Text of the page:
A Quick How-To Guide
It's a wonderful time of creation, enjoyment, and confusion. Early springs constant mixture of warm temperatures and cold winds and nights makes it difficult to decide what to do and when.
As a quick guide, check through this brief list.
April is the time to prune all your roses. Hybrid teas, Floribunda, and English Roses can be pruned half-way down. Shrub roses prefer lighter pruning. Climbing roses are best pruned after their first big bloom in May. Dead wood, of course, can be removed at any time.
In April, it is also time to prune back to the crown of the dried up stalks and the lowers of last year's flowers. Russian Sage and Butterfly Bush should be pruned back to 8"—12" from the ground. Ornamental grasses also need to be cut to ground level to make way for new growth.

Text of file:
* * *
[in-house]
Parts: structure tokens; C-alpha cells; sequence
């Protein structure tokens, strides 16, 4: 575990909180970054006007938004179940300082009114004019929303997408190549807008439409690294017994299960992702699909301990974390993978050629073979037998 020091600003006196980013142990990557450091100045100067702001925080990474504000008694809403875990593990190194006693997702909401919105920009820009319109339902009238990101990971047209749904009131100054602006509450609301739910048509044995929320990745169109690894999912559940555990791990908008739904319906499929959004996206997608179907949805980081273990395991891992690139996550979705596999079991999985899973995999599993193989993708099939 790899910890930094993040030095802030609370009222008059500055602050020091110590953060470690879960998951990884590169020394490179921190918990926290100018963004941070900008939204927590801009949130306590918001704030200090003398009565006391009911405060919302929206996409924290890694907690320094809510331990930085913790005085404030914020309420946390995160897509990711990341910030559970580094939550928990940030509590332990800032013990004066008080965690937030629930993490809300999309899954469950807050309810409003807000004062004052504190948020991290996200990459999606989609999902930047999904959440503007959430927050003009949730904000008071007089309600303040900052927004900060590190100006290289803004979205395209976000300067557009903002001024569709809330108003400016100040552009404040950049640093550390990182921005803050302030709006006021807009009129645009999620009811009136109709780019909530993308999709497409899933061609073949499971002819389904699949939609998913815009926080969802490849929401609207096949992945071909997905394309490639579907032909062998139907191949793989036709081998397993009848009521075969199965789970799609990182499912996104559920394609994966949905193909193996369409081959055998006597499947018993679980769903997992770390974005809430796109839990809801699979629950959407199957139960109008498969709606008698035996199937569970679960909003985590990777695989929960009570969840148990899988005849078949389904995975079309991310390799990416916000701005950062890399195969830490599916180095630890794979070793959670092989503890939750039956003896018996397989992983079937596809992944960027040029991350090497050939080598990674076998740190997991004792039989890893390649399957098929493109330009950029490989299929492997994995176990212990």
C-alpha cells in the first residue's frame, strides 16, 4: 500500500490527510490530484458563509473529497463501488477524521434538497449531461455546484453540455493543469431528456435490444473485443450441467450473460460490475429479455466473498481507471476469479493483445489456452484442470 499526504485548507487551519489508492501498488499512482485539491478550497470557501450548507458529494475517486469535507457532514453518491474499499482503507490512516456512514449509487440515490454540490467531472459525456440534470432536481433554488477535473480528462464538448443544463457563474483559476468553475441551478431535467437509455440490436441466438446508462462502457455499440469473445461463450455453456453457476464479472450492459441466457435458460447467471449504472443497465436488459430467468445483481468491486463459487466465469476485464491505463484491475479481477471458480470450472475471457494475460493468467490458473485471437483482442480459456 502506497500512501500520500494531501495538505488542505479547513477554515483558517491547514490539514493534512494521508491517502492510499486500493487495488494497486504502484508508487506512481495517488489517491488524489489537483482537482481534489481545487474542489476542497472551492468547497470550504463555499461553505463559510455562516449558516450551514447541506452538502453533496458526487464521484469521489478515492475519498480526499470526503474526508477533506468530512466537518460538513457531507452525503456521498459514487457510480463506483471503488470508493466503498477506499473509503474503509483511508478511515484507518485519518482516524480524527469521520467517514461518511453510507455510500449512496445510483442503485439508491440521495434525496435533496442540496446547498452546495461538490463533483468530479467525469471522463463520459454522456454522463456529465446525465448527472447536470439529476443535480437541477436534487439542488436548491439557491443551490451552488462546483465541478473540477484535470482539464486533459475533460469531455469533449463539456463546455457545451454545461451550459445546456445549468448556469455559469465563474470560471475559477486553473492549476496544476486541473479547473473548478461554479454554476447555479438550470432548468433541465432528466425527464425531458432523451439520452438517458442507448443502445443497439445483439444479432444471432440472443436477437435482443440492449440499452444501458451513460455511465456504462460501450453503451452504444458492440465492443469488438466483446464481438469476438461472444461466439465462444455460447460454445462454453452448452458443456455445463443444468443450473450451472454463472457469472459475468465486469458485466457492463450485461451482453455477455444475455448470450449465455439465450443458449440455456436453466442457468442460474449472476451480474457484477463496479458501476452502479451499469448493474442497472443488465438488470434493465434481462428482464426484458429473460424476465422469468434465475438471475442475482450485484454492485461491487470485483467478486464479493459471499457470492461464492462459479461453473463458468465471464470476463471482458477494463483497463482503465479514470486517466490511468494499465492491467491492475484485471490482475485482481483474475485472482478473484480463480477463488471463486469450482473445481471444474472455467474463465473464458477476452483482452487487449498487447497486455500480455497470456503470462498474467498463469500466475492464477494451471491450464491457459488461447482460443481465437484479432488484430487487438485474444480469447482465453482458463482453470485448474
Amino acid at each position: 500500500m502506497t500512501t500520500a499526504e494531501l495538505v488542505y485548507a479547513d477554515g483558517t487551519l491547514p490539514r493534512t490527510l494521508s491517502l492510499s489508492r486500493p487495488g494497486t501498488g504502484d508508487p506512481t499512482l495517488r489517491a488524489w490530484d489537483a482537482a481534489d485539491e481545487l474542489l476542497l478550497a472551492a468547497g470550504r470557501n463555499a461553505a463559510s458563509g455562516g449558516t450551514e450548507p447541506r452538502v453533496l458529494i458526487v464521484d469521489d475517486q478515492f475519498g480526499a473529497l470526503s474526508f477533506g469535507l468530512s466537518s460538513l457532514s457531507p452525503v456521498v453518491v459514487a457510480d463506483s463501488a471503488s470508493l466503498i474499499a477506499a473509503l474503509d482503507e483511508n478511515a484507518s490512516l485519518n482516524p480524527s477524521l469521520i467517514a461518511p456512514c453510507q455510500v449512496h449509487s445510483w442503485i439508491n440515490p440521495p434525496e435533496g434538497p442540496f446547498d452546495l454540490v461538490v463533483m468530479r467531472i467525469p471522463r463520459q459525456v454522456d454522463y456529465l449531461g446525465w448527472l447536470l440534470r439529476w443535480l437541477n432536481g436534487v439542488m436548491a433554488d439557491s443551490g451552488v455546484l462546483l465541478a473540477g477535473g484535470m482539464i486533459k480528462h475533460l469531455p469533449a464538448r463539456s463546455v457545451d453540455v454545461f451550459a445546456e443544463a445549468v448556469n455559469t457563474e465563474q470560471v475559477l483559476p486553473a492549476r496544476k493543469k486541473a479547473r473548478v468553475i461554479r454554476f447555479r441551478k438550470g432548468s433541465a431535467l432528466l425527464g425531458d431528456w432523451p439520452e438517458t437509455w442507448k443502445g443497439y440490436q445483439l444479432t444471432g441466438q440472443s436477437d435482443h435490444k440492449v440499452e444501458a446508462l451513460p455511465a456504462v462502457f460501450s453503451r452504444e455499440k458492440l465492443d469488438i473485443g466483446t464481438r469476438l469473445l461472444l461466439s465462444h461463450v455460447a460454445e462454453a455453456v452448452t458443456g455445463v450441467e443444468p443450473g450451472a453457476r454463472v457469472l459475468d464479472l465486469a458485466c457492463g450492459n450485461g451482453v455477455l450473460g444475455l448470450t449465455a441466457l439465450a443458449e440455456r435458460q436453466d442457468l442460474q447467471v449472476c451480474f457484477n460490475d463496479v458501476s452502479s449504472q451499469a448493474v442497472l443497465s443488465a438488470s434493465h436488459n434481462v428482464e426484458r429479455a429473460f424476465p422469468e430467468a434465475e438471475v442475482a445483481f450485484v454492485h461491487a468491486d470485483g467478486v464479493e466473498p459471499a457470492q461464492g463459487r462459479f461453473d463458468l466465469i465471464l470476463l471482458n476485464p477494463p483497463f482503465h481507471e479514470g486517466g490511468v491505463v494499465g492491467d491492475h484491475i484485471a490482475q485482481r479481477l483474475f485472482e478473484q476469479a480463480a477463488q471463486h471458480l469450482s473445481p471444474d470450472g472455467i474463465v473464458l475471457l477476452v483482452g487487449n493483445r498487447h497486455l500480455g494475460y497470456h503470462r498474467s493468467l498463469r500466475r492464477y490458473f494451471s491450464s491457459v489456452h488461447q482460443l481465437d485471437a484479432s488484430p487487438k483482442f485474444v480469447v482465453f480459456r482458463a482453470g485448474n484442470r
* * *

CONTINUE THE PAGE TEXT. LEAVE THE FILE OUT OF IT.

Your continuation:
Spring flowering Shrubs
Remember to trim back Forsythia, Flowering Almond, Flowering Quince, Shrub Honeysuckle and Lilacs after they finish blooming. Then all their new growth will go into flowering wood for next Spring.
Time To Fertilize
High nitrogen fertilizers that stimulate immediate green growth should not be used when your last frost date is still more than a month away. However, it is not too early to apply root stimulator and sea-weed fertilizer to newly planted items. Apply Yum Yum Mix or Gro-Power organic fertilizers to trees, shrubs, roses, lawns and flower beds.
Does your favorite outdoor space need shade this summer? Now is the time to plant a large tree for immediate shade. The hardiest varieties for the Southwest? Honey Locust, Green Ash, Autumn Purple Ash, Norway Maple, Purple Plum, Crabapple, Zelkova, Mountain Ash and Goldenrain.
Lovely dahlias, gladiolas, lilies, and cannas are a wonderful addition to the summer garden, but they need to be put in during spring so that they have time to develop roots and grow in time for summer glory.
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